Wednesday, January 28, 2009

Hairshirts and the failure of political imagination

A year ago, the cold unforgiving American night as I returned from NYC to Jersey, the late-open Starbucks with its unwiped tables and deserted half-eaten blueberry scones, the approaching nocturnal emptiness and my flickering ambition to be creative, to write one sweeping justification of my discontent, of why I reject the post-modern consensus, of why dark-green thinking fails to see the possibilities of our time, of why...

Amidst all the frustration: "Die letzten warmen Tage in Berlin" in my mp3-player, and unknowingly to me, the twenty-something Jon Favreau busy ghost-writing for Barack Obama, internalising his speech patterns at, yes, the local Starbucks.

Emptying my cup of shade-grown Mexican coffee, I remember going over the Wikipedia post on Fermi and his famous paradox, the grand perspective of what modernity is all about: to safely leave our planetary cradle and to build a universal civilization of humanity, to eliminate hunger, poverty, ultimately the very notion of material needs. At the same time, the tragic reality of the hairshirts who seek to bind humanity to its past, to prescribe absolute limits to growth and human ingenuity. But just as much, the cornucopian liberals who hold all consumption to be axiomatically desirable and who like Johan Norberg fail to see the historical debt incurred by colonialism and the ongoing exploitation in Third World sweatshops.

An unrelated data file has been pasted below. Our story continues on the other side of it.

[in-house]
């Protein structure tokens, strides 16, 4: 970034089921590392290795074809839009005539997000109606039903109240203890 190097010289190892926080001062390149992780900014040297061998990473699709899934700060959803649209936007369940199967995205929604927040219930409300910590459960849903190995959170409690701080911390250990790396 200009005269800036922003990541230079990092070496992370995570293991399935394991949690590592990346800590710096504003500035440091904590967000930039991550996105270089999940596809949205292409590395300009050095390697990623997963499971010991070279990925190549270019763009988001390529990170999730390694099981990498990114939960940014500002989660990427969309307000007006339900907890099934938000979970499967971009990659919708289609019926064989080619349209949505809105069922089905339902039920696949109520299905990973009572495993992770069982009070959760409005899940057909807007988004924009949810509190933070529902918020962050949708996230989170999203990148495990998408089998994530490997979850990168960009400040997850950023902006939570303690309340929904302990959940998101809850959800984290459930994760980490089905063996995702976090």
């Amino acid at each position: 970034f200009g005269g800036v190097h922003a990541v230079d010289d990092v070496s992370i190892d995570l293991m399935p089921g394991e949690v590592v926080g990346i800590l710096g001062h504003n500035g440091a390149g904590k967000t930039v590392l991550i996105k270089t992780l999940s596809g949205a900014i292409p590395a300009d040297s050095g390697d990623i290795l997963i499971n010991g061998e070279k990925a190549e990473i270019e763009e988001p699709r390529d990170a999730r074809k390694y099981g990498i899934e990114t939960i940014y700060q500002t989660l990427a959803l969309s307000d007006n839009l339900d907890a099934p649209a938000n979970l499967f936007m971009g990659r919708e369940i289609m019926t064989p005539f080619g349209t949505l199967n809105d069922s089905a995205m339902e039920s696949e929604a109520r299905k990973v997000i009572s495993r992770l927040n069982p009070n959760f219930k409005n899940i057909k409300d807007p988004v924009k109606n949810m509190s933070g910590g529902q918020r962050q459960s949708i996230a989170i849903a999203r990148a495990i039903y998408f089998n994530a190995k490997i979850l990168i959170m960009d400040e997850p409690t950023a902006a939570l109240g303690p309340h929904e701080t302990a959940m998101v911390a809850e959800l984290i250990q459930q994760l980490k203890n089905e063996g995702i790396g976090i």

In two weeks I will be back in America where the tide has turned and idealism no longer is mocked. But as all commentators are quick to point out, the work still remains to be done, it is still uncertain if Obama will succeed in breaking with the contemporary collective failure of imagination and reignite our sense of historical purpose.

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Anonymous Anonymous said...

Hi there,

You're half right about me: I don't deny the disastrous consequences of colonialism. On the contrary, I think it was a terrible crime and that it stifled the colonialised countries socially, politically and economically for generations.

But you are right in assuming that I think the world needs more swaetshops to reduce poverty, not fewer. To get over the problems that colonialism contributed to poor countries need the transfer of technology, knowhow and incomes that so called sweatshops create.


2:40 pm  
Blogger Rasmus Karlsson said...

Dear Johan,

first, thanks for your comment! Having read In Defense of Global Capitalism (which I by the way much appreciated), I am nonetheless troubled by your relativist approach. True, sweatshops may be more effective in reducing poverty than a return to, often romanticized, local practices. But are these really the only two options that we can choose from? Does not our imagination allow us to think about bolder options?

It is along those lines that I have been working on the notion of a “Global Fordian Compromise”. Though I have written a bit about here on Rawls & Me, that notion has now been explored by me in a paper published in the refereed journal Environmental Science & Policy (currently only available on line, the article will appear in print during 2009).

Though I have long wanted to give more substantial feedback on your book, time is not on my side for the moment, but rest assure, the debate will go on! Cheers!

4:46 pm  
Blogger Nils said...

The choices are:

1) Working in a sweatshop.
2) Being Johan Norberg.

9:44 am  

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